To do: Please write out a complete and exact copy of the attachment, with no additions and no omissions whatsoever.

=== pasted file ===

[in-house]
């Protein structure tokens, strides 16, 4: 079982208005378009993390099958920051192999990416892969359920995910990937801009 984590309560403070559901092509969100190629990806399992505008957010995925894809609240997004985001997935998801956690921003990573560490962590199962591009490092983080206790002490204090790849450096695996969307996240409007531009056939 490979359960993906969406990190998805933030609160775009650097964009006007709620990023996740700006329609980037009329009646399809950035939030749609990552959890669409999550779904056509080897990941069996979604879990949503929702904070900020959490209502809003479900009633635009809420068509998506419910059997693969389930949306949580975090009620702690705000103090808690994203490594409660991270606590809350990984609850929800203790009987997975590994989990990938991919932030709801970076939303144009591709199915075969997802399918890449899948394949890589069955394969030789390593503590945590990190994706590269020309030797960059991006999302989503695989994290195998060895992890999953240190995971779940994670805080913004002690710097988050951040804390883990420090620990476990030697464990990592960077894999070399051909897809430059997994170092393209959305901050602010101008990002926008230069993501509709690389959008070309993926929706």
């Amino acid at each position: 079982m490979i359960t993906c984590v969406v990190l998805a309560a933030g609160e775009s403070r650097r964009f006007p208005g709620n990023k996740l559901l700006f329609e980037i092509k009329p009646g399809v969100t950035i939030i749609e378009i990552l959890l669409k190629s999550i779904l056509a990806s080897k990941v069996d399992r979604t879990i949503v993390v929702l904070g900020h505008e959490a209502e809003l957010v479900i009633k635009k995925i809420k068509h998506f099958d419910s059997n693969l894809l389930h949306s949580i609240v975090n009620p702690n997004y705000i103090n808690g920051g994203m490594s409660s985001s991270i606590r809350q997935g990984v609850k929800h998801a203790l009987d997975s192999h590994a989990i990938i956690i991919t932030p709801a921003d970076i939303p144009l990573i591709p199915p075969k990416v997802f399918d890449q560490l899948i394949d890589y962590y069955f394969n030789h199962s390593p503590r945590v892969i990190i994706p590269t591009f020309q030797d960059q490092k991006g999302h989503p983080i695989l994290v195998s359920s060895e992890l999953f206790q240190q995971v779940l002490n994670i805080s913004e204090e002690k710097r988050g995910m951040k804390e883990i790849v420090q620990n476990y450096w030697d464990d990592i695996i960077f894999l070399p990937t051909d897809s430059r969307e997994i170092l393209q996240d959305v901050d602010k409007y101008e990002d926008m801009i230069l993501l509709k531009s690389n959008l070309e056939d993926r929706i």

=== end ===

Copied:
[in-house]
């Protein structure tokens, strides 16, 4: 079982208005378009993390099958920051192999990416892969359920995910990937801009 984590309560403070559901092509969100190629990806399992505008957010995925894809609240997004985001997935998801956690921003990573560490962590199962591009490092983080206790002490204090790849450096695996969307996240409007531009056939 490979359960993906969406990190998805933030609160775009650097964009006007709620990023996740700006329609980037009329009646399809950035939030749609990552959890669409999550779904056509080897990941069996979604879990949503929702904070900020959490209502809003479900009633635009809420068509998506419910059997693969389930949306949580975090009620702690705000103090808690994203490594409660991270606590809350990984609850929800203790009987997975590994989990990938991919932030709801970076939303144009591709199915075969997802399918890449899948394949890589069955394969030789390593503590945590990190994706590269020309030797960059991006999302989503695989994290195998060895992890999953240190995971779940994670805080913004002690710097988050951040804390883990420090620990476990030697464990990592960077894999070399051909897809430059997994170092393209959305901050602010101008990002926008230069993501509709690389959008070309993926929706």
């Amino acid at each position: 079982m490979i359960t993906c984590v969406v990190l998805a309560a933030g609160e775009s403070r650097r964009f006007p208005g709620n990023k996740l559901l700006f329609e980037i092509k009329p009646g399809v969100t950035i939030i749609e378009i990552l959890l669409k190629s999550i779904l056509a990806s080897k990941v069996d399992r979604t879990i949503v993390v929702l904070g900020h505008e959490a209502e809003l957010v479900i009633k635009k995925i809420k068509h998506f099958d419910s059997n693969l894809l389930h949306s949580i609240v975090n009620p702690n997004y705000i103090n808690g920051g994203m490594s409660s985001s991270i606590r809350q997935g990984v609850k929800h998801a203790l009987d997975s192999h590994a989990i990938i956690i991919t932030p709801a921003d970076i939303p144009l990573i591709p199915p075969k990416v997802f399918d890449q560490l899948i394949d890589y962590y069955f394969n030789h199962s390593p503590r945590v892969i990190i994706p590269t591009f020309q030797d960059q490092k991006g999302h989503p983080i695989l994290v195998s359920s060895e992890l999953f206790q240190q995971v779940l002490n994670i805080s913004e204090e002690k710097r988050g995910m951040k804390e883990i790849v420090q620990n476990y450096w030697d464990d990592i695996i960077f894999l070399p990937t051909d897809s430059r969307e997994i170092l393209q996240d959305v901050d602010k409007y101008e990002d926008m801009i230069l993501l509709k531009s690389n959008l070309e056939d993926r929706i």